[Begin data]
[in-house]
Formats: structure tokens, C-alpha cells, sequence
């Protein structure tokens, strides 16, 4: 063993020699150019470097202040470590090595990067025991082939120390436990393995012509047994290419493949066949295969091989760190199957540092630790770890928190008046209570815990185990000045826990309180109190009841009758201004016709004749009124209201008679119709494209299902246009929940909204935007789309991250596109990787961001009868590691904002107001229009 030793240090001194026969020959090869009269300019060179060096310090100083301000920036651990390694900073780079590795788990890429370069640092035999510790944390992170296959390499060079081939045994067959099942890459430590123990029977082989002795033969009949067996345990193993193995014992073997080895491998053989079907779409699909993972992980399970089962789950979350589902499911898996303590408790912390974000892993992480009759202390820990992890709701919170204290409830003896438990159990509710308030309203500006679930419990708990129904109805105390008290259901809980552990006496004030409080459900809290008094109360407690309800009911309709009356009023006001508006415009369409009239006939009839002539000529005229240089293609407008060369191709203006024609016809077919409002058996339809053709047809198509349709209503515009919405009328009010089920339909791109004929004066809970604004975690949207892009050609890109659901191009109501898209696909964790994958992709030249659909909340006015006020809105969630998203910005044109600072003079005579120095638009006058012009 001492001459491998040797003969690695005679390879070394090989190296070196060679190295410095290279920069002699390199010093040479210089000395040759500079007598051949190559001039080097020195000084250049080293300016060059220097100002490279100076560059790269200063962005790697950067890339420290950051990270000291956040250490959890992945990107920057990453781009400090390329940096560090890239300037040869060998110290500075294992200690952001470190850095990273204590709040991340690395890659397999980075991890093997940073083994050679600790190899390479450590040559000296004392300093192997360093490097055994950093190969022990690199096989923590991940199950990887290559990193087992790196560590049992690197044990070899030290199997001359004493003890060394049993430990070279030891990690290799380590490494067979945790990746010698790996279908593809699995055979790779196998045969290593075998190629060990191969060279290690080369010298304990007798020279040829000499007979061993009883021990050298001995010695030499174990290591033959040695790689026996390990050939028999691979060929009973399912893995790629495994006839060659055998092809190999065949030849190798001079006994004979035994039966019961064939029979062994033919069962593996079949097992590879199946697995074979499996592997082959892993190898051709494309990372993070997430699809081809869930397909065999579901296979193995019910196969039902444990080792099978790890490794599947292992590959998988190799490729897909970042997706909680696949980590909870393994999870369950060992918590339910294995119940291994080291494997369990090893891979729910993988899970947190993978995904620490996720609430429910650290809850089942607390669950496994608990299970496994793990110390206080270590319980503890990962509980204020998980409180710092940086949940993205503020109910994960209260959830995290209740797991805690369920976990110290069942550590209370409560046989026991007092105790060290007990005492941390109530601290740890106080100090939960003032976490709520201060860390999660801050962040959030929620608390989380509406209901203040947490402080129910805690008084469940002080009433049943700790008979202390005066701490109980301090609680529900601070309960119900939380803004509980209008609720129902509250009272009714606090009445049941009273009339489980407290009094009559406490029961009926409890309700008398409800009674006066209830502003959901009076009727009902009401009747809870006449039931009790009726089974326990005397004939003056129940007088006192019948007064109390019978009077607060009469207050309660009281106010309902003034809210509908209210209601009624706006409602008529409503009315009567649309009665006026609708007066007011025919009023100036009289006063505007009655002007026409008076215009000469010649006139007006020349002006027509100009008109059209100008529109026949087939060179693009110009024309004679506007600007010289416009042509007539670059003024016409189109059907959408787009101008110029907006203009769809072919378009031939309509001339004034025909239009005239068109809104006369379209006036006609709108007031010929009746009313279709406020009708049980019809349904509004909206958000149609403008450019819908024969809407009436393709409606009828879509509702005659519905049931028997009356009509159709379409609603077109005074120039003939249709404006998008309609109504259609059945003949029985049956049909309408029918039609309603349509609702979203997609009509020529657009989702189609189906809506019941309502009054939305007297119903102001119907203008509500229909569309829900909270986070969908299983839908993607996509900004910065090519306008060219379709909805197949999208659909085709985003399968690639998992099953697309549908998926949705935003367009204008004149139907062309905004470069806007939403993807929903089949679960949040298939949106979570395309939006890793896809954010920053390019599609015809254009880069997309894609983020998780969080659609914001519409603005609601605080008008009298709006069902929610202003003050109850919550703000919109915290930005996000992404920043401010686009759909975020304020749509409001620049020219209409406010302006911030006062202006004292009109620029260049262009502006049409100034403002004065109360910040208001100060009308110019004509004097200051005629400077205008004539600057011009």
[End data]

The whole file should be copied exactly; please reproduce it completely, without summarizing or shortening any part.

[in-house]
Formats: structure tokens, C-alpha cells, sequence
């Protein structure tokens, strides 16, 4: 063993020699150019470097202040470590090595990067025991082939120390436990393995012509047994290419493949066949295969091989760190199957540092630790770890928190008046209570815990185990000045826990309180109190009841009758201004016709004749009124209201008679119709494209299902246009929940909204935007789309991250596109990787961001009868590691904002107001229009 030793240090001194026969020959090869009269300019060179060096310090100083301000920036651990390694900073780079590795788990890429370069640092035999510790944390992170296959390499060079081939045994067959099942890459430590123990029977082989002795033969009949067996345990193993193995014992073997080895491998053989079907779409699909993972992980399970089962789950979350589902499911898996303590408790912390974000892993992480009759202390820990992890709701919170204290409830003896438990159990509710308030309203500006679930419990708990129904109805105390008290259901809980552990006496004030409080459900809290008094109360407690309800009911309709009356009023006001508006415009369409009239006939009839002539000529005229240089293609407008060369191709203006024609016809077919409002058996339809053709047809198509349709209503515009919405009328009010089920339909791109004929004066809970604004975690949207892009050609890109659901191009109501898209696909964790994958992709030249659909909340006015006020809105969630998203910005044109600072003079005579120095638009006058012009 001492001459491998040797003969690695005679390879070394090989190296070196060679190295410095290279920069002699390199010093040479210089000395040759500079007598051949190559001039080097020195000084250049080293300016060059220097100002490279100076560059790269200063962005790697950067890339420290950051990270000291956040250490959890992945990107920057990453781009400090390329940096560090890239300037040869060998110290500075294992200690952001470190850095990273204590709040991340690395890659397999980075991890093997940073083994050679600790190899390479450590040559000296004392300093192997360093490097055994950093190969022990690199096989923590991940199950990887290559990193087992790196560590049992690197044990070899030290199997001359004493003890060394049993430990070279030891990690290799380590490494067979945790990746010698790996279908593809699995055979790779196998045969290593075998190629060990191969060279290690080369010298304990007798020279040829000499007979061993009883021990050298001995010695030499174990290591033959040695790689026996390990050939028999691979060929009973399912893995790629495994006839060659055998092809190999065949030849190798001079006994004979035994039966019961064939029979062994033919069962593996079949097992590879199946697995074979499996592997082959892993190898051709494309990372993070997430699809081809869930397909065999579901296979193995019910196969039902444990080792099978790890490794599947292992590959998988190799490729897909970042997706909680696949980590909870393994999870369950060992918590339910294995119940291994080291494997369990090893891979729910993988899970947190993978995904620490996720609430429910650290809850089942607390669950496994608990299970496994793990110390206080270590319980503890990962509980204020998980409180710092940086949940993205503020109910994960209260959830995290209740797991805690369920976990110290069942550590209370409560046989026991007092105790060290007990005492941390109530601290740890106080100090939960003032976490709520201060860390999660801050962040959030929620608390989380509406209901203040947490402080129910805690008084469940002080009433049943700790008979202390005066701490109980301090609680529900601070309960119900939380803004509980209008609720129902509250009272009714606090009445049941009273009339489980407290009094009559406490029961009926409890309700008398409800009674006066209830502003959901009076009727009902009401009747809870006449039931009790009726089974326990005397004939003056129940007088006192019948007064109390019978009077607060009469207050309660009281106010309902003034809210509908209210209601009624706006409602008529409503009315009567649309009665006026609708007066007011025919009023100036009289006063505007009655002007026409008076215009000469010649006139007006020349002006027509100009008109059209100008529109026949087939060179693009110009024309004679506007600007010289416009042509007539670059003024016409189109059907959408787009101008110029907006203009769809072919378009031939309509001339004034025909239009005239068109809104006369379209006036006609709108007031010929009746009313279709406020009708049980019809349904509004909206958000149609403008450019819908024969809407009436393709409606009828879509509702005659519905049931028997009356009509159709379409609603077109005074120039003939249709404006998008309609109504259609059945003949029985049956049909309408029918039609309603349509609702979203997609009509020529657009989702189609189906809506019941309502009054939305007297119903102001119907203008509500229909569309829900909270986070969908299983839908993607996509900004910065090519306008060219379709909805197949999208659909085709985003399968690639998992099953697309549908998926949705935003367009204008004149139907062309905004470069806007939403993807929903089949679960949040298939949106979570395309939006890793896809954010920053390019599609015809254009880069997309894609983020998780969080659609914001519409603005609601605080008008009298709006069902929610202003003050109850919550703000919109915290930005996000992404920043401010686009759909975020304020749509409001620049020219209409406010302006911030006062202006004292009109620029260049262009502006049409100034403002004065109360910040208001100060009308110019004509004097200051005629400077205008004539600057011009």